Bilingual Education

Jarrod Brauer, Principal academia Bilingual School Basel 20.09.2019

The rise of bilingual education in world-wide schooling systems in the last 20 years has been immense.

With monolinguals gradually becoming the exception within the world’s population, this development is perfectly normal.

The rise of bilingual education in world-wide schooling systems in the last 20 years has been immense.

The goals of the European Union in this regard are even more ambitious:

One of the EU’s founding principles is to enable every EU citizen to communicate in 2 languages other than their mother tongue.

Today, curriculum design, best teaching practices and evolving language learning methods have all moulded bilingual classrooms.

There are four factors critical to a child’s educational journey towards bilingualism.
(See e.g. Flege et al. 1999, Piske et al. 2001, Piske 2013a, b.)

These include:

a) as early as possible start

b) continuous and intensive contact with the foreign language

c) frequent use of the foreign language in diverse and relevant contexts

d) authentic and rich input in the foreign language through teachers with a high level of linguistic competence

All four points are of great importance,

but the latter two require more reflection in a modern classroom setting, as they resonate clearly with the philosophy of immersion.

Immersion programmes stand out as being regarded as the best way to learn an additional language, based on empirical evidence.
(See Wesche 2002, p. 362, Burmeister & Daniel 2002, Kersten 2009.)

The immersion philosophy encompasses the diverse, authentic input from native or native-like teachers enjoyed by students in a high-quality bilingual classroom.

All four points are of great importance,

At academia International School Bilingual, a consistent approach to immersive education is embedded in our routine operation.

Our instruction is split evenly into half German and half English weeks with respective native speaker class teachers.

These class teachers working together as a team is paramount to the successful delivery of our curriculum.

All subjects are taught progressively in a balanced way by both teachers through both languages, much like the traditional school model.

The relatively strict separation of languages during the course of the week supports the development of linguistic boundaries, which makes it easier to learn a foreign language.

Taking things one step further, a lot of effort has been made at academia International School Bilingual in the last two years to strengthen the alignment between class teachers.

An example of this are our primary school maths text and workbooks.
After a year of translating and fine tuning, we started to teach with our brand new bilingual maths books in August 2018.


Maths World 1 for cycle 1 (Foundation Years to Grade 2) published by Schulverlag plus AG is a wonderful addition to help students and teachers develop a clearer continuity in our numeracy programme.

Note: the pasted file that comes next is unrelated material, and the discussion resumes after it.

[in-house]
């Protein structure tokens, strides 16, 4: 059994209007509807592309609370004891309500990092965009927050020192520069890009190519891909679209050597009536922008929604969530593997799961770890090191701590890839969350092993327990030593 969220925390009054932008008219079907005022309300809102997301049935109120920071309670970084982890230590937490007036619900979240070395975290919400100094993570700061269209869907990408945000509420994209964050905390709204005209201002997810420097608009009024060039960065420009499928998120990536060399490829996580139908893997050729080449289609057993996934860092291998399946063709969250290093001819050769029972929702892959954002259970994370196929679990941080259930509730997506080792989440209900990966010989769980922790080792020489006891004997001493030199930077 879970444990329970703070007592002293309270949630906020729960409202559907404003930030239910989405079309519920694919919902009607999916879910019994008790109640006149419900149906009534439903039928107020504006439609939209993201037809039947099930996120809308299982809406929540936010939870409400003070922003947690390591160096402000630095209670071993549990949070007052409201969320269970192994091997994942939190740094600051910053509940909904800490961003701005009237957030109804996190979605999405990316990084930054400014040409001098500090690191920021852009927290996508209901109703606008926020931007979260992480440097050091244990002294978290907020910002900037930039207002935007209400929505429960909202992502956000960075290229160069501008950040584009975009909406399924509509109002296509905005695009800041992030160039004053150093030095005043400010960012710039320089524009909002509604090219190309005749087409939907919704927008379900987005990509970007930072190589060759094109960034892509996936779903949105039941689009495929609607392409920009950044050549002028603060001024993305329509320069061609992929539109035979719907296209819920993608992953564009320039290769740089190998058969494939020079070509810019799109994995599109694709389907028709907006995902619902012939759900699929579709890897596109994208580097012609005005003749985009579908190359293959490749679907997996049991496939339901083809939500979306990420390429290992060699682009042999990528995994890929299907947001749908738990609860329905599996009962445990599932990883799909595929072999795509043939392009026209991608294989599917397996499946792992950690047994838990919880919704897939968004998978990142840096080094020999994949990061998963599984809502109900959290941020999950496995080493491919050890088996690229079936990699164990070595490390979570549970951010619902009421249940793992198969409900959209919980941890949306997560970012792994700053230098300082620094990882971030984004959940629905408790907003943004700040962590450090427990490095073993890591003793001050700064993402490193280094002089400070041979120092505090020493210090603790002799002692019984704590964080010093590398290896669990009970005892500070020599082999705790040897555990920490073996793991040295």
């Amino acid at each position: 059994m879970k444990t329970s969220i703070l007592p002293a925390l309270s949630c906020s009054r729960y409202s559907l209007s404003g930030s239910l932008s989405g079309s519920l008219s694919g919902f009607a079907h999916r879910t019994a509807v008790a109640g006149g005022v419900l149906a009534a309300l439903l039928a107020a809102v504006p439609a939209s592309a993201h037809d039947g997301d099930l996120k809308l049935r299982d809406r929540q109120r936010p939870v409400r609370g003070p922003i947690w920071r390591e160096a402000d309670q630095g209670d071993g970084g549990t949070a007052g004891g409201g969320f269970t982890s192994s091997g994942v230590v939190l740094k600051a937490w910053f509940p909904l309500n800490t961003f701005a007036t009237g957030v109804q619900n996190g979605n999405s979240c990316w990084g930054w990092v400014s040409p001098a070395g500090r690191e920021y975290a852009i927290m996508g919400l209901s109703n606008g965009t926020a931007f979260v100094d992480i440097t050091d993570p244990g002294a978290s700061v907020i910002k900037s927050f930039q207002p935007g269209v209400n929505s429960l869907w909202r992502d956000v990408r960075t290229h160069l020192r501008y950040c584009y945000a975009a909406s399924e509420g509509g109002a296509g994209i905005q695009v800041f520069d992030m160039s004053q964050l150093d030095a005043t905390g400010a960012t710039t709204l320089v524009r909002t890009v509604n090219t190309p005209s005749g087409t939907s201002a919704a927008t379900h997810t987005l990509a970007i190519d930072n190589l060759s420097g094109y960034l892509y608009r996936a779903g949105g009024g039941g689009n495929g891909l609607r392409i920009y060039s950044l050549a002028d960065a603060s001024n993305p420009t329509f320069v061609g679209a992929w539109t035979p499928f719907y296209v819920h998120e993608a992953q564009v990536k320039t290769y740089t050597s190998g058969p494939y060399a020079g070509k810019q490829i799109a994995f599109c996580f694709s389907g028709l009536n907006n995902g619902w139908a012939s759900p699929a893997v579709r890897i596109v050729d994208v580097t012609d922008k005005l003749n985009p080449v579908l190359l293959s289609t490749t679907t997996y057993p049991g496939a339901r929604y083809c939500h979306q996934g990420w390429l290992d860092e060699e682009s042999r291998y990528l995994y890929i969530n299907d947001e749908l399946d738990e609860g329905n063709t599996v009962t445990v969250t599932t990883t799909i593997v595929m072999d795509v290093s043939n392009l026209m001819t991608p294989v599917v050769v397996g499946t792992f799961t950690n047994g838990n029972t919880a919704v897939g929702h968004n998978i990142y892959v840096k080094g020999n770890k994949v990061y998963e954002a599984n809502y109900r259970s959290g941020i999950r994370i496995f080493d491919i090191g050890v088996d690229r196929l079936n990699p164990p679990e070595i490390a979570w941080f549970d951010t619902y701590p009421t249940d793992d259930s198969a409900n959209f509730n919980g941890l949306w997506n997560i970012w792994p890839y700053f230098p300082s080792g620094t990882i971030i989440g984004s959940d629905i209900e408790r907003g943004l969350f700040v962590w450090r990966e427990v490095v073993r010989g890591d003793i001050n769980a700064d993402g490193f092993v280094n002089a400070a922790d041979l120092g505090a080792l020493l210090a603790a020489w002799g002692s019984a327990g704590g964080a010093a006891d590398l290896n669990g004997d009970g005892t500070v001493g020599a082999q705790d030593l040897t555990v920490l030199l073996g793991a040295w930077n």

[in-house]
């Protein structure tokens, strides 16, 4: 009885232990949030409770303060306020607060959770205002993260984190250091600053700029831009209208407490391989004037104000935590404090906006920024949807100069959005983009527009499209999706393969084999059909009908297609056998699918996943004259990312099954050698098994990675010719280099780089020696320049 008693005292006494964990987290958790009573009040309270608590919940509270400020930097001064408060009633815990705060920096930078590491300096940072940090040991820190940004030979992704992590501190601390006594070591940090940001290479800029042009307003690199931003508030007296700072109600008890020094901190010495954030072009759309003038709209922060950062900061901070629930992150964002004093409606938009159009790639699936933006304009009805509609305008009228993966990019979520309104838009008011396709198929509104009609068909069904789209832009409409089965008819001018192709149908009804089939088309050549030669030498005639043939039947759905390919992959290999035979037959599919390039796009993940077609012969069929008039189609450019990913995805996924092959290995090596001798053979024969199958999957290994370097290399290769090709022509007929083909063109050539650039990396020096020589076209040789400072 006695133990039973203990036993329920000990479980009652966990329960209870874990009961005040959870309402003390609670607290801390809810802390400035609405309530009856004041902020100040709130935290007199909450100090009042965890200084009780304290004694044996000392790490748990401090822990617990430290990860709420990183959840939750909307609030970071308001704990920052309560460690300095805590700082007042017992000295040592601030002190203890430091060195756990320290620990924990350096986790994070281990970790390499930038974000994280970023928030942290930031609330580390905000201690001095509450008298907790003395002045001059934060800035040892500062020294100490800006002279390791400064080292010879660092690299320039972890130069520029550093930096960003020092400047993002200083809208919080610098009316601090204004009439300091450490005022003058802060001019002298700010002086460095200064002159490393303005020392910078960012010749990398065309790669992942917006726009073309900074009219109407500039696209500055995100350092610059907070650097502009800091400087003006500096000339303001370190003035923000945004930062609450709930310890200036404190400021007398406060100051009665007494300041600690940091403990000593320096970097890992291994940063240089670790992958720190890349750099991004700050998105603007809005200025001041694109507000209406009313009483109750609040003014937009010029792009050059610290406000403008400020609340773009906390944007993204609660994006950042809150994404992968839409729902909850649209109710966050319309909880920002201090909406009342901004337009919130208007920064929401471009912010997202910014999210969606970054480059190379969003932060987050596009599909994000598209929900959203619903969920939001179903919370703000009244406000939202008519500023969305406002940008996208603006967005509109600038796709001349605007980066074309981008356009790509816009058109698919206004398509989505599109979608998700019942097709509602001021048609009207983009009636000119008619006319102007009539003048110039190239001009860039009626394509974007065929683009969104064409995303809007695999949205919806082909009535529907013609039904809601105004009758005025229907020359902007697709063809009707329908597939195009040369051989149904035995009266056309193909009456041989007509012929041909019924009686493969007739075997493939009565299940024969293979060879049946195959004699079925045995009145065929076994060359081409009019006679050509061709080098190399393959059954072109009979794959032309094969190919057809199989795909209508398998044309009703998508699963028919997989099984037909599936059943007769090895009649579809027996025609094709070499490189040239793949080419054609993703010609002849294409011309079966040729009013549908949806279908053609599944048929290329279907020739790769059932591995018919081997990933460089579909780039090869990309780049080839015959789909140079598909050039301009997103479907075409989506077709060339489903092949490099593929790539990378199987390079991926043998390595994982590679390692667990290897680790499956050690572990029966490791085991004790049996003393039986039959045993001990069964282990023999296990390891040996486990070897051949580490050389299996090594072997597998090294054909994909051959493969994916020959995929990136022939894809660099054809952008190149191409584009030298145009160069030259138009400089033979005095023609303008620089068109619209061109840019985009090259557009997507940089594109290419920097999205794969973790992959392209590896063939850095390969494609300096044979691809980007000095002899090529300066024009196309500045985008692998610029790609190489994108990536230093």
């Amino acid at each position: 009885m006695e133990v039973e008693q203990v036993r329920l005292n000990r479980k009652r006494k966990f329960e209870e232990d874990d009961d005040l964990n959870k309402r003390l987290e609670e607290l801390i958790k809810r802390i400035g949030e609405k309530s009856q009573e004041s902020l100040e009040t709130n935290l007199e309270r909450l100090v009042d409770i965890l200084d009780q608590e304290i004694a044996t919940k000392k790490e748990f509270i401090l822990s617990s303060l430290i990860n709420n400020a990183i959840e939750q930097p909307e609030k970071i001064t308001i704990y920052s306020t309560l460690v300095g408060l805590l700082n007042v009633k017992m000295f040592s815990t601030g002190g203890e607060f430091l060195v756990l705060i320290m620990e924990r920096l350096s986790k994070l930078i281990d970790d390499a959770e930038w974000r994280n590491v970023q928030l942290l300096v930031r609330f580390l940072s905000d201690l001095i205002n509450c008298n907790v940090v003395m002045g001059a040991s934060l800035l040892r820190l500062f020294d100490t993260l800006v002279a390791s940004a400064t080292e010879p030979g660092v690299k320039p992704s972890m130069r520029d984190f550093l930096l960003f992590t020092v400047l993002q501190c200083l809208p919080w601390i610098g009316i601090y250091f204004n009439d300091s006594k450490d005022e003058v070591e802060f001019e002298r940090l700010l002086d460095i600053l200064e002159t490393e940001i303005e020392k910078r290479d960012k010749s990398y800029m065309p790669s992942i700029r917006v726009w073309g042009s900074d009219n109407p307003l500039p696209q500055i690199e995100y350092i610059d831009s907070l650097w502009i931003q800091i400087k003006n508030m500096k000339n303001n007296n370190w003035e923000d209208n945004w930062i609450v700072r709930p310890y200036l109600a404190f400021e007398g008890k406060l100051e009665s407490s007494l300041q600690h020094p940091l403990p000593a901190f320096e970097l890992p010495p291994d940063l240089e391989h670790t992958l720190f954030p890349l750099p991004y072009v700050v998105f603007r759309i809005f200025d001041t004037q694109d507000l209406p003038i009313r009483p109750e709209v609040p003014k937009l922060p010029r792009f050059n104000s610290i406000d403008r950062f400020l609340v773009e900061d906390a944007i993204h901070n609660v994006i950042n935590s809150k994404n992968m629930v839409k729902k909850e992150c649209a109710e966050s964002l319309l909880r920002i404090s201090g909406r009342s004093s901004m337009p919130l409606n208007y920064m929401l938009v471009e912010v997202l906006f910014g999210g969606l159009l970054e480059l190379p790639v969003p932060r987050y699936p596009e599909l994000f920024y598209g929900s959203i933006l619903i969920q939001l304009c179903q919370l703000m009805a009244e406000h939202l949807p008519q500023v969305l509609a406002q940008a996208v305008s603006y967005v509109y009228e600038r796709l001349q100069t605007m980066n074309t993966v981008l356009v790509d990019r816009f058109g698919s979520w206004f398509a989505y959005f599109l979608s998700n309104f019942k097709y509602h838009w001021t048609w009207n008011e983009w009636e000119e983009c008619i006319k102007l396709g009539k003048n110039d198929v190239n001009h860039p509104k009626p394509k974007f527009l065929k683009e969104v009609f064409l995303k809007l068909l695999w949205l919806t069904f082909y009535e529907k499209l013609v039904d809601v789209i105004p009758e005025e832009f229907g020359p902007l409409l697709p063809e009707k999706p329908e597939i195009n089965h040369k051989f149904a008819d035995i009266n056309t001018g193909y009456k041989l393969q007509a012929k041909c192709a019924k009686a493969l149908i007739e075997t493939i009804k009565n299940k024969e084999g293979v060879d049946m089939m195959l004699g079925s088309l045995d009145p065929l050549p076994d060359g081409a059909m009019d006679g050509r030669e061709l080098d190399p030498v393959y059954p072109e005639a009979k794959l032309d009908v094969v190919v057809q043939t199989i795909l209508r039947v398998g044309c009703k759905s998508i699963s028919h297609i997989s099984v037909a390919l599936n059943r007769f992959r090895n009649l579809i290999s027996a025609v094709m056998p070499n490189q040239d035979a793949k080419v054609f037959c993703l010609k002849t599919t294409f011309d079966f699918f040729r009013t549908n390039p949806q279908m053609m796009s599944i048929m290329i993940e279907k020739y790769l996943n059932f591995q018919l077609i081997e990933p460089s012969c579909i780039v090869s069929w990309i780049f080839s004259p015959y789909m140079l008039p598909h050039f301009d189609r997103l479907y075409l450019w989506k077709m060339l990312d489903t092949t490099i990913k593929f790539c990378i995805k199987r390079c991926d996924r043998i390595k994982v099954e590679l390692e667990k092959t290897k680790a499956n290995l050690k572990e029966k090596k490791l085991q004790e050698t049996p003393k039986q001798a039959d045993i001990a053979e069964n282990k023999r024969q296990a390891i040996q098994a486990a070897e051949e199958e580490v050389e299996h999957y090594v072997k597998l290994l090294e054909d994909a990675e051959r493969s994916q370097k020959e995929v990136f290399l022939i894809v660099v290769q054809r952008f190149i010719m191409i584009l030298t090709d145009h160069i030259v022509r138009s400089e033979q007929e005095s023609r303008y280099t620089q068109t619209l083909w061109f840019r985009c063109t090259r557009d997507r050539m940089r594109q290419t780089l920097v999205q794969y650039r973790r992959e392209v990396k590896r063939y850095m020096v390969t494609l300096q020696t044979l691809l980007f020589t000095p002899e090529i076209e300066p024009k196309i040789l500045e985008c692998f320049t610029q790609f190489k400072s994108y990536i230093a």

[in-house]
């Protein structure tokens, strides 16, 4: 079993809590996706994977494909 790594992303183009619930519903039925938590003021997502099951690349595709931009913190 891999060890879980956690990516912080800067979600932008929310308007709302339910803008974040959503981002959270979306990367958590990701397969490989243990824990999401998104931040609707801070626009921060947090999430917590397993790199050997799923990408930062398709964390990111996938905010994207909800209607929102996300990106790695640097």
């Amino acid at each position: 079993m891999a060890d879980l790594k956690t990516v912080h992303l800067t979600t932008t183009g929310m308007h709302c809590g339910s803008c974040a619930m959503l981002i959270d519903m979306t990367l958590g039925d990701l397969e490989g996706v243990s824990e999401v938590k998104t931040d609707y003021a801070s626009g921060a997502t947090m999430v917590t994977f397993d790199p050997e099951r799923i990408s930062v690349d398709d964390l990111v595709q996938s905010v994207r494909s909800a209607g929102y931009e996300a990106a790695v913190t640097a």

The first steps for a continuation in cycle 2 (Grades 3 and 4) were taken in August 2019.
Based on the Swiss curriculum, this numeracy programme is the most up-to-date publication for maths in Switzerland, while the English version is exclusive for academia schools.

The direction it has added to our maths instruction has been invaluable. Looking at the exact same layout, style and progression in both German and English is immensely helpful for staff to deliver a clear and continuous methodology to, and for, our students.

Taking things one step further, a lot of effort has been made at academia International School Bilingual in the last two years to strengthen the alignment between class teachers.

Nowadays it is empirically proven that bilingual students match or surpass the abilities of their monolingual counterparts.

It has been confirmed that numeracy skills also benefit from this form of instruction.

No wonder that the citation “Bilingual Education is the only way to educate children in the 21 century” (Garcia 2011) is quoted so often by researchers.

Suggestions for further reading

Elsner, D. & Keßler, J.-U. (eds.) (2013), Bilingual Education in Primary School. Aspects of Immersion, CLIL, and Bilingual Modules.
Tübingen.

Massler, U. & Burmeister, P. (eds.) (2010). CLIL und Immersion. Fremdsprachlicher Sachfachunterricht in der Grundschule.
Braunschweig: Westermann.

Rüschoff, B., Sudhoff, J. & Wolff, D. (eds.) (2015). CLIL Revisited: Eine kritische Analyse zum gegenwärtigen Stand des bilingualen Sachfachunterrichts.
Frankfurt am Main: Peter Lang.

Steinlen, A.K. & Piske, T. Academic achievement of children with and without migration backgrounds in an immersion primary school: A pilot study. ZAA Zeitschrift für Anglistik und Amerikanistik.
A Quarterly of Language, Literature and Culture 61.3, 215-244.

Steinlen, A.K. & Piske, T. (eds.) (2016). Bilinguale Programme in Kindertageseinrichtungen: Umsetzungsbeispiele und Forschungsergebnisse.
Tübingen: Narr Verlag.

Suggestions for further reading
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